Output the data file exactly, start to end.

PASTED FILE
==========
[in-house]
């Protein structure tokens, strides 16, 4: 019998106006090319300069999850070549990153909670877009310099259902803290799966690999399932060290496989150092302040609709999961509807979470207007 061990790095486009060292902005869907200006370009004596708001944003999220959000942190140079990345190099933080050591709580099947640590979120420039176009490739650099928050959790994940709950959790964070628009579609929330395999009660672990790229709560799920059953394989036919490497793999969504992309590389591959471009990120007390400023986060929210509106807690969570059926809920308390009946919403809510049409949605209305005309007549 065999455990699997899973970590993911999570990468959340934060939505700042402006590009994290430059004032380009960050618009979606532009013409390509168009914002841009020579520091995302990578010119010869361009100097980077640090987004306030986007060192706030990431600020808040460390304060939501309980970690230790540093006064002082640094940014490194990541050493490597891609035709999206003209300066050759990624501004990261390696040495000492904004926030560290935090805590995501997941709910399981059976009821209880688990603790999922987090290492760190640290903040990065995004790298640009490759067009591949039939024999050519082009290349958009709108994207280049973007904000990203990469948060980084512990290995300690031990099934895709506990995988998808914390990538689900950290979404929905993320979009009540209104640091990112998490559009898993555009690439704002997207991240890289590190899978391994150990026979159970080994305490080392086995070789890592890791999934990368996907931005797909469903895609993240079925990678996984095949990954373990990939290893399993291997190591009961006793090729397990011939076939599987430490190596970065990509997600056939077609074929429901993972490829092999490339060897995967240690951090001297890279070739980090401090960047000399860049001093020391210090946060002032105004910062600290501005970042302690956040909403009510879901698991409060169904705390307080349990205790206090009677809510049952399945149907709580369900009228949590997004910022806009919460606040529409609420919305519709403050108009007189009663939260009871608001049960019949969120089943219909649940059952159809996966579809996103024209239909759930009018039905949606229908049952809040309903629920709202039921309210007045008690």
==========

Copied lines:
[in-house]
């Protein structure tokens, strides 16, 4: 019998106006090319300069999850070549990153909670877009310099259902803290799966690999399932060290496989150092302040609709999961509807979470207007 061990790095486009060292902005869907200006370009004596708001944003999220959000942190140079990345190099933080050591709580099947640590979120420039176009490739650099928050959790994940709950959790964070628009579609929330395999009660672990790229709560799920059953394989036919490497793999969504992309590389591959471009990120007390400023986060929210509106807690969570059926809920308390009946919403809510049409949605209305005309007549 065999455990699997899973970590993911999570990468959340934060939505700042402006590009994290430059004032380009960050618009979606532009013409390509168009914002841009020579520091995302990578010119010869361009100097980077640090987004306030986007060192706030990431600020808040460390304060939501309980970690230790540093006064002082640094940014490194990541050493490597891609035709999206003209300066050759990624501004990261390696040495000492904004926030560290935090805590995501997941709910399981059976009821209880688990603790999922987090290492760190640290903040990065995004790298640009490759067009591949039939024999050519082009290349958009709108994207280049973007904000990203990469948060980084512990290995300690031990099934895709506990995988998808914390990538689900950290979404929905993320979009009540209104640091990112998490559009898993555009690439704002997207991240890289590190899978391994150990026979159970080994305490080392086995070789890592890791999934990368996907931005797909469903895609993240079925990678996984095949990954373990990939290893399993291997190591009961006793090729397990011939076939599987430490190596970065990509997600056939077609074929429901993972490829092999490339060897995967240690951090001297890279070739980090401090960047000399860049001093020391210090946060002032105004910062600290501005970042302690956040909403009510879901698991409060169904705390307080349990205790206090009677809510049952399945149907709580369900009228949590997004910022806009919460606040529409609420919305519709403050108009007189009663939260009871608001049960019949969120089943219909649940059952159809996966579809996103024209239909759930009018039905949606229908049952809040309903629920709202039921309210007045008690």